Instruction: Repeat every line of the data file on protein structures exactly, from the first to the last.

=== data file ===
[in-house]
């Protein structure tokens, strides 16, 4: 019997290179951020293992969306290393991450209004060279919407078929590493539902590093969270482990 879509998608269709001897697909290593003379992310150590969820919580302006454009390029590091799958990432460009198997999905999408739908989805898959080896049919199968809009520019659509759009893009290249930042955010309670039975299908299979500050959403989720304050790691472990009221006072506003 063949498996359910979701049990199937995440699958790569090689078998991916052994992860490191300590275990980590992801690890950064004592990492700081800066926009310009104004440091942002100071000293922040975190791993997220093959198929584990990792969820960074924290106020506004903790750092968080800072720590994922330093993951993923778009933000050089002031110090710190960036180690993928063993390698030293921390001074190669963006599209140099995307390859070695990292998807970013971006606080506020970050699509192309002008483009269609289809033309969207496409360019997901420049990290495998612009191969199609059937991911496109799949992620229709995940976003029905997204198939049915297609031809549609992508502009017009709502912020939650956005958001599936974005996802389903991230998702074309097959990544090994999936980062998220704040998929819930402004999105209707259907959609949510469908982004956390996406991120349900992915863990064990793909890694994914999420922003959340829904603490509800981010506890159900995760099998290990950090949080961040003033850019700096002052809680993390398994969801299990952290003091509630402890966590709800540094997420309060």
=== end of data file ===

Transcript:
[in-house]
């Protein structure tokens, strides 16, 4: 019997290179951020293992969306290393991450209004060279919407078929590493539902590093969270482990 879509998608269709001897697909290593003379992310150590969820919580302006454009390029590091799958990432460009198997999905999408739908989805898959080896049919199968809009520019659509759009893009290249930042955010309670039975299908299979500050959403989720304050790691472990009221006072506003 063949498996359910979701049990199937995440699958790569090689078998991916052994992860490191300590275990980590992801690890950064004592990492700081800066926009310009104004440091942002100071000293922040975190791993997220093959198929584990990792969820960074924290106020506004903790750092968080800072720590994922330093993951993923778009933000050089002031110090710190960036180690993928063993390698030293921390001074190669963006599209140099995307390859070695990292998807970013971006606080506020970050699509192309002008483009269609289809033309969207496409360019997901420049990290495998612009191969199609059937991911496109799949992620229709995940976003029905997204198939049915297609031809549609992508502009017009709502912020939650956005958001599936974005996802389903991230998702074309097959990544090994999936980062998220704040998929819930402004999105209707259907959609949510469908982004956390996406991120349900992915863990064990793909890694994914999420922003959340829904603490509800981010506890159900995760099998290990950090949080961040003033850019700096002052809680993390398994969801299990952290003091509630402890966590709800540094997420309060």